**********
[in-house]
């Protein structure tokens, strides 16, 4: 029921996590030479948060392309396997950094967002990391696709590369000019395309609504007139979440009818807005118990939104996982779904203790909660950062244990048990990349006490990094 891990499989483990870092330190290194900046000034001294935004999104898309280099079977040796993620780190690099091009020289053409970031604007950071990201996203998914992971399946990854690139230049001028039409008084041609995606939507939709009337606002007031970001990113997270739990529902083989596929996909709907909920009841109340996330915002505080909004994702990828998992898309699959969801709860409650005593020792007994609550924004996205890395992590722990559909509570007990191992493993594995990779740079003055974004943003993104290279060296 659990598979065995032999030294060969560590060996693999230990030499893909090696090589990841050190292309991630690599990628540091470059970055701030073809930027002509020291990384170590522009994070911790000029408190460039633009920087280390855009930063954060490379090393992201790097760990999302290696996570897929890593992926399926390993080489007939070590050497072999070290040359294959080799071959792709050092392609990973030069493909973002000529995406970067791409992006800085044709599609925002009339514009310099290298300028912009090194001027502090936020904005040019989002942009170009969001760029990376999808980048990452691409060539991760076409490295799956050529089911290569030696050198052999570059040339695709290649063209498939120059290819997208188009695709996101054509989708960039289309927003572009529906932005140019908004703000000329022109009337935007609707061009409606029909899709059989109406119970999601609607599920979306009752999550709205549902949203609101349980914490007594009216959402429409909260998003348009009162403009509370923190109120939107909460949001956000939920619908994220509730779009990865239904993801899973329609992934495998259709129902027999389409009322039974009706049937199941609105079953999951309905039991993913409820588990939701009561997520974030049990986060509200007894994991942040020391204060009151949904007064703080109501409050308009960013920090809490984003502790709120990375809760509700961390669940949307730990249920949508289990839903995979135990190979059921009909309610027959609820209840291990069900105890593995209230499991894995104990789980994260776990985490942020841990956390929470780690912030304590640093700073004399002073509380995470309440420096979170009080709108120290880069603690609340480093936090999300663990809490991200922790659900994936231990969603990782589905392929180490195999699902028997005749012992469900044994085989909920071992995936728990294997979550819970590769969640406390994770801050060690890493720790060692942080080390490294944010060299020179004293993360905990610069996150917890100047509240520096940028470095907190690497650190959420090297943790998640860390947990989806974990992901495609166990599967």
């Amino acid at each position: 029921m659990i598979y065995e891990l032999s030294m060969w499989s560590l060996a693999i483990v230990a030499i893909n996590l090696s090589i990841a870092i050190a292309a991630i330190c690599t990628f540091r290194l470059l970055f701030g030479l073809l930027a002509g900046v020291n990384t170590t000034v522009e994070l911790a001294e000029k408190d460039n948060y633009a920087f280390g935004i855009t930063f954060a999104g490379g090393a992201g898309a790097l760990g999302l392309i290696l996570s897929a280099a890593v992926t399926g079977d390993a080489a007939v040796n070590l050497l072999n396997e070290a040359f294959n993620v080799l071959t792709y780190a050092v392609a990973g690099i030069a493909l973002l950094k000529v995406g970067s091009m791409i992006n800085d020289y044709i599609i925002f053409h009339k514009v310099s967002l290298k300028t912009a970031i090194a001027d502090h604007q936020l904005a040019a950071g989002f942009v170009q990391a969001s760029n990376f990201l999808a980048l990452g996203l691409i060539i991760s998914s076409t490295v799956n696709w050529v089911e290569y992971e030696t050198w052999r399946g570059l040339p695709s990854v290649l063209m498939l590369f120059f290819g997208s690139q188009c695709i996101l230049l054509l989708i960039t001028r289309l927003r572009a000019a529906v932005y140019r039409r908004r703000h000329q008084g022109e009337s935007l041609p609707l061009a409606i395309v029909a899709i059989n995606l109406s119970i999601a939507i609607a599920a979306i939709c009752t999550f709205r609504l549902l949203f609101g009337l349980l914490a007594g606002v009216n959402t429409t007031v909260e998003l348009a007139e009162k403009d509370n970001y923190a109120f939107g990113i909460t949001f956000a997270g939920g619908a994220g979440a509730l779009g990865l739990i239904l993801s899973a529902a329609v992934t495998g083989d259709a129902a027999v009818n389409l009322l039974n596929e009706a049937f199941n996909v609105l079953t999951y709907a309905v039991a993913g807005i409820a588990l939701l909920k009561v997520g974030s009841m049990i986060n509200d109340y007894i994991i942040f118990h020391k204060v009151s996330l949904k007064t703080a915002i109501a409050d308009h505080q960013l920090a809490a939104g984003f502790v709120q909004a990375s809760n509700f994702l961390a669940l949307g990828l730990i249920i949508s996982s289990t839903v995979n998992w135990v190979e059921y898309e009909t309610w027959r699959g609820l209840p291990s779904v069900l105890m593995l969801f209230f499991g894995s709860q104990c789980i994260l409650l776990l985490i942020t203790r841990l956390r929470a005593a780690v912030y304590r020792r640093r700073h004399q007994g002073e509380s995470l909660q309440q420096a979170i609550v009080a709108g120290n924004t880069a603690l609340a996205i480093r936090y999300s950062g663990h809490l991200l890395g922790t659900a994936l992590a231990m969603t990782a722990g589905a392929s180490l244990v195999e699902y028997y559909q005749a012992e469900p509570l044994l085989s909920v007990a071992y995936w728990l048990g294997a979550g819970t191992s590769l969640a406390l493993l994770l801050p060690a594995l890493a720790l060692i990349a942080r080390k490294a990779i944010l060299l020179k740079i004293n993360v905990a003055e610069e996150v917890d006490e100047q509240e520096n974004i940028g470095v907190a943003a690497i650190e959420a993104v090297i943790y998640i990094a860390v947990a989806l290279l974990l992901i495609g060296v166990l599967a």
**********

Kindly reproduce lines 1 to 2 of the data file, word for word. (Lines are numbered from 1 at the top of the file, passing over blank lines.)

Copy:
[in-house]
């Protein structure tokens, strides 16, 4: 029921996590030479948060392309396997950094967002990391696709590369000019395309609504007139979440009818807005118990939104996982779904203790909660950062244990048990990349006490990094 891990499989483990870092330190290194900046000034001294935004999104898309280099079977040796993620780190690099091009020289053409970031604007950071990201996203998914992971399946990854690139230049001028039409008084041609995606939507939709009337606002007031970001990113997270739990529902083989596929996909709907909920009841109340996330915002505080909004994702990828998992898309699959969801709860409650005593020792007994609550924004996205890395992590722990559909509570007990191992493993594995990779740079003055974004943003993104290279060296 659990598979065995032999030294060969560590060996693999230990030499893909090696090589990841050190292309991630690599990628540091470059970055701030073809930027002509020291990384170590522009994070911790000029408190460039633009920087280390855009930063954060490379090393992201790097760990999302290696996570897929890593992926399926390993080489007939070590050497072999070290040359294959080799071959792709050092392609990973030069493909973002000529995406970067791409992006800085044709599609925002009339514009310099290298300028912009090194001027502090936020904005040019989002942009170009969001760029990376999808980048990452691409060539991760076409490295799956050529089911290569030696050198052999570059040339695709290649063209498939120059290819997208188009695709996101054509989708960039289309927003572009529906932005140019908004703000000329022109009337935007609707061009409606029909899709059989109406119970999601609607599920979306009752999550709205549902949203609101349980914490007594009216959402429409909260998003348009009162403009509370923190109120939107909460949001956000939920619908994220509730779009990865239904993801899973329609992934495998259709129902027999389409009322039974009706049937199941609105079953999951309905039991993913409820588990939701009561997520974030049990986060509200007894994991942040020391204060009151949904007064703080109501409050308009960013920090809490984003502790709120990375809760509700961390669940949307730990249920949508289990839903995979135990190979059921009909309610027959609820209840291990069900105890593995209230499991894995104990789980994260776990985490942020841990956390929470780690912030304590640093700073004399002073509380995470309440420096979170009080709108120290880069603690609340480093936090999300663990809490991200922790659900994936231990969603990782589905392929180490195999699902028997005749012992469900044994085989909920071992995936728990294997979550819970590769969640406390994770801050060690890493720790060692942080080390490294944010060299020179004293993360905990610069996150917890100047509240520096940028470095907190690497650190959420090297943790998640860390947990989806974990992901495609166990599967």